I don’t feel I’m from the US, however I’ve been told over and over again that I was not born on the motherland of Puerto Rico and therefore cannot claim full-blooded Puerto Rican. I find myself constantly living in a state of limbo, not American enough for the US, but not Boricua enough for Puerto Rico.
Being Puerto Rican has its complexities and Puerto Ricans from different areas identify with nationality differently. You find different answers everywhere. From Puerto Rican to American, Afro-Boricua, Nuyorican, Chirican, to a mix of Spaniard, Taino Indian and African. Born on the Island or born in the US, we come in all colors and each of us carries are own identity and truths.
News of the current conditions in Puerto Rico streamed on my social media feed and it makes me wonder why more people are not talking about the state of the island. While the issue is complex, many simply do not know that Puerto Rico is on the brink of bankruptcy much like Detroit, MI in 2014. It also brings up questions of how much do people really know about the history of Puerto Rico and why the current situation is very important to the Puerto Rican’s on the Mainland, good old US of A.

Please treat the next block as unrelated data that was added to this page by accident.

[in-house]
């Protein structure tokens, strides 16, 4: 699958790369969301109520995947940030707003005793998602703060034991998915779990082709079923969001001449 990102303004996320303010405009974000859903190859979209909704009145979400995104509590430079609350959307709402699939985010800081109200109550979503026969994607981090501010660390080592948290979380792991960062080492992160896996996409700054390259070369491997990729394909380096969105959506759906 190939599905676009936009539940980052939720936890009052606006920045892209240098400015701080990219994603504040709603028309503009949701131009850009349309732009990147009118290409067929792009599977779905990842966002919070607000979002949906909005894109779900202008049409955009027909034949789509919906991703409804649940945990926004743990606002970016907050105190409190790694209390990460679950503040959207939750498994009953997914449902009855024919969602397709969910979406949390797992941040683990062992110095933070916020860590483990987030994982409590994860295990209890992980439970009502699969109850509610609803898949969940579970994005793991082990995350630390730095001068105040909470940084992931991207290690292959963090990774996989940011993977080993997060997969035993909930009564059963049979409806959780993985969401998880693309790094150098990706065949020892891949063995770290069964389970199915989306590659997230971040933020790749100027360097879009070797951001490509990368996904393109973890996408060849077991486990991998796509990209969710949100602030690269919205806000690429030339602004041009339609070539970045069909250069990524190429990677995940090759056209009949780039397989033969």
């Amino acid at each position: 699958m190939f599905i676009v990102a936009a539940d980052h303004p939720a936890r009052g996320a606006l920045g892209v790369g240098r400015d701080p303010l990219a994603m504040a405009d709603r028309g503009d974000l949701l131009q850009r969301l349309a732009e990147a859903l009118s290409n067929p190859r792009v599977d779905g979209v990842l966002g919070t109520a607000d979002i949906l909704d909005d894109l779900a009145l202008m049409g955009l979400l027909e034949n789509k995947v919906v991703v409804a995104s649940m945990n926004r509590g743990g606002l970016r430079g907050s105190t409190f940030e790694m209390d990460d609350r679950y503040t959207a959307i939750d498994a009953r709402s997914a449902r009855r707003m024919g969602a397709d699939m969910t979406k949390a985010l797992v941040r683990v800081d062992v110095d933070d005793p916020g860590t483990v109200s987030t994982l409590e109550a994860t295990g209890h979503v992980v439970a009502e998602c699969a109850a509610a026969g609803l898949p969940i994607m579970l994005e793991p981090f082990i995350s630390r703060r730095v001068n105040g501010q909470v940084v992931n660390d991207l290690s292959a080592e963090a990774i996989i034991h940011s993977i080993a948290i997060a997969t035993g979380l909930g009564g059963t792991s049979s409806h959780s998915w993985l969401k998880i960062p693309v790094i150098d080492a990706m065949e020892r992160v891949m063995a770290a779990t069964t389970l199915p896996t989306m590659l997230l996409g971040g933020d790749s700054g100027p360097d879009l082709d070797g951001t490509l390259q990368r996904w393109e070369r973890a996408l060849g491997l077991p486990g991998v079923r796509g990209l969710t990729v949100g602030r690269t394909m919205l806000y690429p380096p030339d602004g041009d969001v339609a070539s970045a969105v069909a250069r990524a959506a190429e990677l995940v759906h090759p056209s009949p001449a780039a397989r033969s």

Quick History Lesson
Allow me to enlighten you with a very quick history lesson of Puerto Rico, I won’t bore you with the whole Columbus discovered Puerto Rico story. In my personal opinion Columbus was an intruder on the Island. There were Taino Indians living on the Island way before Columbus thinks he discovered anything. However, I will add that when Columbus invaded Puerto Rico, the Taino Indians had never seen a white person, with blonde hair and blue eyes. The Taino’s believed that the Spaniards that took over the Island where actually gods and worshiped these white, blue eyed, blonde haired creatures (that’s how they described them). Story has it that one day in 1510 the Cacique Urayoan, a chief of the Taino tribe ordered to drown one of the Spanish soldier’s to determine whether or not the Spaniards were immortal, as they believed that Spanish colonizers had divine powers.